skip to main content

Search for: All records

Creators/Authors contains: "Claunch, Natalie M."

Note: When clicking on a Digital Object Identifier (DOI) number, you will be taken to an external site maintained by the publisher. Some full text articles may not yet be available without a charge during the embargo (administrative interval).
What is a DOI Number?

Some links on this page may take you to non-federal websites. Their policies may differ from this site.

  1. Ontogenetic shifts in venom occur in many snakes but establishing their nature as gradual or discrete processes required additional study. We profiled shifts in venom expression from the neonate to adult sizes of two rattlesnake species, the eastern diamondback and the timber rattlesnake. We used serial sampling and venom chromatographic profiling to test if ontogenetic change occurs gradually or discretely. We found evidence for gradual shifts in overall venom composition in six of eight snakes, which sometimes spanned more than two years. Most chromatographic peaks shift gradually, but one quarter shift in a discrete fashion. Analysis of published diet data showed gradual shifts in overall diet composition across the range of body sizes attained by our eight study animals, while the shifts in abundance of different prey classes varied in form from gradual to discrete. Testosterone concentrations were correlated with the change in venom protein composition, but the relationship is not strong enough to suggest causation. Venom research employing simple juvenile versus adult size thresholds may be failing to account for continuous variation in venom composition lifespan. Our results imply that venom shifts represent adaptive matches to dietary shifts and highlight venom for studies of alternative gene regulatory mechanisms.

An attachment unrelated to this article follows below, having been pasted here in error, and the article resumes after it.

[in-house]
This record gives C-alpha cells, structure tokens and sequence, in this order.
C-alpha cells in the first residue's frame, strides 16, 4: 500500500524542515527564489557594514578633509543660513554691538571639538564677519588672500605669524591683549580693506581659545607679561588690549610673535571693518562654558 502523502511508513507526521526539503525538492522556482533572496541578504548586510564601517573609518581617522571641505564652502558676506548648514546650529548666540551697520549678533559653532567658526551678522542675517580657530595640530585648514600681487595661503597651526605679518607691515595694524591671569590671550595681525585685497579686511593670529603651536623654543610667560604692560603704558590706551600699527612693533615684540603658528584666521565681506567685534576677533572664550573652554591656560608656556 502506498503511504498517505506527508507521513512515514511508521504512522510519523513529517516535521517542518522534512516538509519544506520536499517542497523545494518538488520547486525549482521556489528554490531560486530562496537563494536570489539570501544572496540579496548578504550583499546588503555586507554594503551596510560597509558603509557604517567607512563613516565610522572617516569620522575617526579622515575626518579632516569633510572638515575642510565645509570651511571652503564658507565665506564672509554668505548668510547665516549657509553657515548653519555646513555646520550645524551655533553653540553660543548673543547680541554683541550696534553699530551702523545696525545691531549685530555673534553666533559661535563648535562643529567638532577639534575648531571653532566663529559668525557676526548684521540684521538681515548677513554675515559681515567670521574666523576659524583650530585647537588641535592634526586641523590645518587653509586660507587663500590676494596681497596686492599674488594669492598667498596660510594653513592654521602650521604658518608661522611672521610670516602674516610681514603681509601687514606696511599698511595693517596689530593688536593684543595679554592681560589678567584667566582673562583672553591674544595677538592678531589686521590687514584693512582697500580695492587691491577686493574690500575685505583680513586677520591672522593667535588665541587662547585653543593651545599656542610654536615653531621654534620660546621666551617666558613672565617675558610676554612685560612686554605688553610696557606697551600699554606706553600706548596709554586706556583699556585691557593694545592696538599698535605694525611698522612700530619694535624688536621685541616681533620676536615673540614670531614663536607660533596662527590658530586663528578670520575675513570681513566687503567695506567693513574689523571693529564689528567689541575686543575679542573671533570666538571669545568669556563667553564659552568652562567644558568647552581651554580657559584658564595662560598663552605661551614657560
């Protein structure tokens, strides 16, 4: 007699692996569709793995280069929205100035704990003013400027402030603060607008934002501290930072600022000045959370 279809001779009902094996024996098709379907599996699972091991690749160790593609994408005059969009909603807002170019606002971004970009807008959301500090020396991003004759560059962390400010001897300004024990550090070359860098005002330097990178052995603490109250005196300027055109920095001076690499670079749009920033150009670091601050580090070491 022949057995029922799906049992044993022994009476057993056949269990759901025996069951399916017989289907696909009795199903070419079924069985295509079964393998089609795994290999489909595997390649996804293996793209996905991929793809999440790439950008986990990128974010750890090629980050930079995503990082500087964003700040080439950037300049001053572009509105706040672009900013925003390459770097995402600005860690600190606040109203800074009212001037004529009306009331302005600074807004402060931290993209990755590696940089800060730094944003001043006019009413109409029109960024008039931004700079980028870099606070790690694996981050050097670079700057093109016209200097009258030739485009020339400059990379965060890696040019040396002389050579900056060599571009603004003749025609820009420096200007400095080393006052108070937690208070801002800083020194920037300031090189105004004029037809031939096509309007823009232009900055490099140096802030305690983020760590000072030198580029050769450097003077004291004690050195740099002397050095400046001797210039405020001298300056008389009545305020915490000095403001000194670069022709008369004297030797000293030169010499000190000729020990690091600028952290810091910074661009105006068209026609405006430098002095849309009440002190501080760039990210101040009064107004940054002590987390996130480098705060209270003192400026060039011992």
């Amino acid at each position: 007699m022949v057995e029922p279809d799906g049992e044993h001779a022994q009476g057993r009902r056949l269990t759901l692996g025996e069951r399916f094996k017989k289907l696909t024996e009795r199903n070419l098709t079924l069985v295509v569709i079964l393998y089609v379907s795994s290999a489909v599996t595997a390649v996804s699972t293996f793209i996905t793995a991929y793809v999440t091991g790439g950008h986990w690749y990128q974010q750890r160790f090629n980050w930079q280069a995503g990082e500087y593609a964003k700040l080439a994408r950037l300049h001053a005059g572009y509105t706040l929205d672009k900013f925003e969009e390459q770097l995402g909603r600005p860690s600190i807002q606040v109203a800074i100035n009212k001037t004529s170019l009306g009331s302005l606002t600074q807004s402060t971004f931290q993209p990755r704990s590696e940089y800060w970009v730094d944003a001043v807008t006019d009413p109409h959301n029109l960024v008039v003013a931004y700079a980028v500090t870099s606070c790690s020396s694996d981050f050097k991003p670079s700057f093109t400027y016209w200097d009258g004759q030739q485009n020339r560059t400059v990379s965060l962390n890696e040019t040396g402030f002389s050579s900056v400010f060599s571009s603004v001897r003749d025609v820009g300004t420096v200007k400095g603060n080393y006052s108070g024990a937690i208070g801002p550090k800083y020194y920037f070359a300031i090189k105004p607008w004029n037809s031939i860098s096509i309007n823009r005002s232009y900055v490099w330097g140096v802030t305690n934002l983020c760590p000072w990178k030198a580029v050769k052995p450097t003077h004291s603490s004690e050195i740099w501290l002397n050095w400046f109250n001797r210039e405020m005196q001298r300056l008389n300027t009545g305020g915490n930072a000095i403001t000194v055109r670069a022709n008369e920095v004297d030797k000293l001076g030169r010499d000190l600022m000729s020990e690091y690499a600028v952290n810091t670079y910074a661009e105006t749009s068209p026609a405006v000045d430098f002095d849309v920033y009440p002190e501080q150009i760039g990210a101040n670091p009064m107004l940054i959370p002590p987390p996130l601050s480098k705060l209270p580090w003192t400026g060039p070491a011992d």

2. Synopsis

    Comparative analyses in biology rely on the quality of available data. Methodological differences among studies may introduce variation in results that obscure patterns. In the field of eco-immunology, functional immune assays such as antimicrobial capacity assays are widely used for among-species applications. Sample storage time and animal handling time can influence assay results in some species, but how sample holding time prior to freezing influences assay results is unknown. Sample holding time can vary widely in field studies on wild animals, prompting the need to understand the implications of such variation on assay results. We investigated the hypothesis that sample holding time prior to freezing influences assay results in six species (Leiocephalus carinatus, Iguana iguana, Loxodonta africana, Ceratotherium simum, Columba livia, and Buteo swainsoni) by comparing antibacterial capacity of serum with varying processing times prior to snap-freezing. Blood was collected once from each individual and aliquots were placed on ice and assigned different holding times (0, 30, 60, 180, and 240 min), after which each sample was centrifuged, then serum was separated and snap-frozen on dry ice and stored at −80ºC for 60 days prior to assaying. For each aliquot, we conducted antibacterial capacity assays with serial dilutions ofmore »serum inoculated with E. coli and extracted the dilution at 50% antibacterial capacity for analysis. We found a decrease in antibacterial capacity with increased holding time in one of the six species tested (B. swainsoni), driven in part by complete loss of antibacterial capacity in some individuals at the 240-min time point. While the majority of species’ antibacterial capacity were not affected, our results demonstrate the need to conduct pilot assays spanning the anticipated variation in sample holding times to develop appropriate field protocols.

    « less